We have, in fact, entered a new era in freedom of speech in the western world. We can even mention “god,” if we’re sure to mentally lower-case the “g.” No one will smack us down for referring to a higher power if we keep it generic. After all, generic is inclusive. Totally appropriate, because in the end, we all worship the same god, whatever we may call her. (Or her/him? Or ze, sie, hir, co, or ey ? Hmmm. let's just cut to the chase and say “them” as the latest in third-person-singular pronouns.)
Really, we can say almost whatever we want about deity these days. Just as long as we don’t mention Jesus Christ, or sin, or judgment, or any other terms that are exclusively Christian. And just as long as we don’t exalt the Bible above any other “holy” book.
I was reminded of this the other day, when reading a Facebook page focusing on Green Bay, Wisconsin, my hometown. A man had posted a very pleasant, politically correct little essay about how everyone in the world worships the same god, whether that would be Vishnu or Allah or Buddha or any other divine being. He personally was Christian, he said, apparently unconcerned about, or perhaps unaware of, the Bible’s warnings against idolatry. But let’s not go there, folks; let’s all just agree to live in a world of permanent kum ba yah, okay?
I thought briefly about letting the man’s claims pass, thought a little more about how many people might read it and be swept into his way of thinking, and thought even more about the eternal consequences of such thinking. And so I wrote a straightforward response along these lines:
“Actually, no, we don’t all worship the same god. Christianity says Jesus is God the Son. But Islam says there’s one god named Allah and he has no son. Hinduism says there are millions of gods. Buddhism says there’s no god. And the New Age says you are god."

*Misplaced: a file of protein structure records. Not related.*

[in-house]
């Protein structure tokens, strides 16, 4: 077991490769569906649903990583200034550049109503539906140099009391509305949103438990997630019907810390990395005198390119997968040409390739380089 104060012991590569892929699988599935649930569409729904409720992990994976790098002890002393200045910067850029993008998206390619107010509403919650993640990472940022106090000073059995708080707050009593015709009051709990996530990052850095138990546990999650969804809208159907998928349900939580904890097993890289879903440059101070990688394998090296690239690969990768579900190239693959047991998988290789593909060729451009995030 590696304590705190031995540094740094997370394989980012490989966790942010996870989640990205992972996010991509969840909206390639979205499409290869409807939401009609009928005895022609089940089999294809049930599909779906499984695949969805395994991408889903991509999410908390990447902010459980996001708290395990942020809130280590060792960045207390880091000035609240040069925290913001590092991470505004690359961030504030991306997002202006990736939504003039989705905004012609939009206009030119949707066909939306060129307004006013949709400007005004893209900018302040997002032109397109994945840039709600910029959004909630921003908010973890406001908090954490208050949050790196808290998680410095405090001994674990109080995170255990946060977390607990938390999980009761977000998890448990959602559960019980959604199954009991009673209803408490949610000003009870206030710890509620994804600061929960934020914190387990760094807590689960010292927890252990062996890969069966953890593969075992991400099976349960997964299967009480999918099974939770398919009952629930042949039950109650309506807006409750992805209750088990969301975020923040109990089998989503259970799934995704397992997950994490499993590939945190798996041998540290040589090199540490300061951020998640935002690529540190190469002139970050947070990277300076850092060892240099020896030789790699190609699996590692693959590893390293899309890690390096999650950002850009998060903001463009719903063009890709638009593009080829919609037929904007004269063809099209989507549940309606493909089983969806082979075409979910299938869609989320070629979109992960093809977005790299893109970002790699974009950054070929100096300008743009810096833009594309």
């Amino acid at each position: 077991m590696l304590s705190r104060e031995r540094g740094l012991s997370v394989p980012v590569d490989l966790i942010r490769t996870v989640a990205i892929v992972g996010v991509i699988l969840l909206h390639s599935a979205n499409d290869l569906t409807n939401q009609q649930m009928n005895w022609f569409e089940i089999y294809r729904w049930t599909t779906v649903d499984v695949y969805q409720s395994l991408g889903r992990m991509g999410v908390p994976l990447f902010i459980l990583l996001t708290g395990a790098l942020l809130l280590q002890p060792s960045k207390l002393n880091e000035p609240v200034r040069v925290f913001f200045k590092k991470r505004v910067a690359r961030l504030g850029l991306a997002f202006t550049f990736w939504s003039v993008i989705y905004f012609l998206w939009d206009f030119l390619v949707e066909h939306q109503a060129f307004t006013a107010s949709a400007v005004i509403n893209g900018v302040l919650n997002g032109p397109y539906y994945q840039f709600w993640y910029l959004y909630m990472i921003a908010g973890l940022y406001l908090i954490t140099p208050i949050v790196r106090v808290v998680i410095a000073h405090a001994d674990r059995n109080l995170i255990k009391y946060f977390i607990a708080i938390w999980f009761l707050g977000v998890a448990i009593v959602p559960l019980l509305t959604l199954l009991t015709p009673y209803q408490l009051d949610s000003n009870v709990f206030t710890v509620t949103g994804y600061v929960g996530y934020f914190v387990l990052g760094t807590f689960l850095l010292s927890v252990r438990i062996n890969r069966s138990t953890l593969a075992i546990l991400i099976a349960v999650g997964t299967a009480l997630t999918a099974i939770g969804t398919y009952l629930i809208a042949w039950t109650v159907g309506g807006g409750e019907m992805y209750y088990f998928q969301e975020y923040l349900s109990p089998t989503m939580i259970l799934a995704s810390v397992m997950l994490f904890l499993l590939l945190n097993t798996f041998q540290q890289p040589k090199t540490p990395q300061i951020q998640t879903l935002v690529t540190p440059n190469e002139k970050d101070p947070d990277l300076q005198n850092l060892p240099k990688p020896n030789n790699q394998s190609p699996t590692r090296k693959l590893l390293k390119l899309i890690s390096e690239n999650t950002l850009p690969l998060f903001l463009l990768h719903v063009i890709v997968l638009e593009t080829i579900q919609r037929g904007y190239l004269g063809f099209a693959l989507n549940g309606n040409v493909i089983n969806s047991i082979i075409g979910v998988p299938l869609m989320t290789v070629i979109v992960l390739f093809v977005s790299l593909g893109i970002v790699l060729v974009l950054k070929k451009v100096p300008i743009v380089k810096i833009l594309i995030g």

I couldn't let it go at that. “I actually researched this all for over a year at the turn of the millennium," I continued, "after finding that the scientific evidence for a creator is overwhelming. Even though I didn’t want to become a Christian, figuring that Christians are boring, I could hardly dismiss my findings: There’s not a smidgeon of evidence that any other religion is true, whereas the Christian Bible contains “many infallible proofs” (Acts 1:3) testifying to its inerrancy and divine inspiration.”
I then invited other members of this group to check out the evidence I’d uncovered, providing links to my own “proof” page, as well as to a page on my memoir—a 2008 Thomas Nelson book describing my intellectual journey from atheism to Christianity. I pointed out that the book is available used on Amazon for under $2, that only the publisher profits from the sale of a new copy, and that you can even find it free online at places like books.google.com.
What do you suppose the reaction was to my post?
Yup. What I’d written was apparently the worst kind of heresy. I might as well have suggested that the Vikings are a better team than the Packers could ever hope to be.
“This is not the place for that sort of talk!” said someone who turned out to be the administrator of the page. “The majority of our members are NOT INTERESTED!”
Oh, I replied, that’s funny, because according to Pew Research, over 70% of Americans still identify as Christian. “But if that’s indeed the case,” I typed, “couldn’t they just read the first line of the original post, see that it didn’t interest them, and skip the entire thing?”
By this time a number of people had added their own comments, one or two supportive of my post.
“This is not the place for this kind of talk!” the administrator repeated. “You are just trying to reach a huge audience – we have over 14,000 members!”
I didn’t bother reminding him that I had nothing to gain from reaching his coveted huge audience. “But seriously,” I replied instead, “if someone’s not interested, can’t he or she just skip it and move on to the next post?”
“I’m not going to argue with you!” the administrator raged. “This entire post is being taken down immediately!”
Well, I guess he told me! And indeed, I’ve learned my lesson: the name of Jesus is no longer welcome outside of genuine Christian circles, and truth has become irrelevant.
But maybe, just maybe, in the 10 minutes that this post was live, one lost soul read it, followed the link to this website, and heard—perhaps for the first time—that there’s plenty of evidence proving Christianity true, and that eternal life is available exclusively by repenting and trusting in Jesus Christ. That’s my prayer, anyway.
If not, there’s always next time. The administrator, you see, was apparently so livid over my heresy that he forgot to toss me out.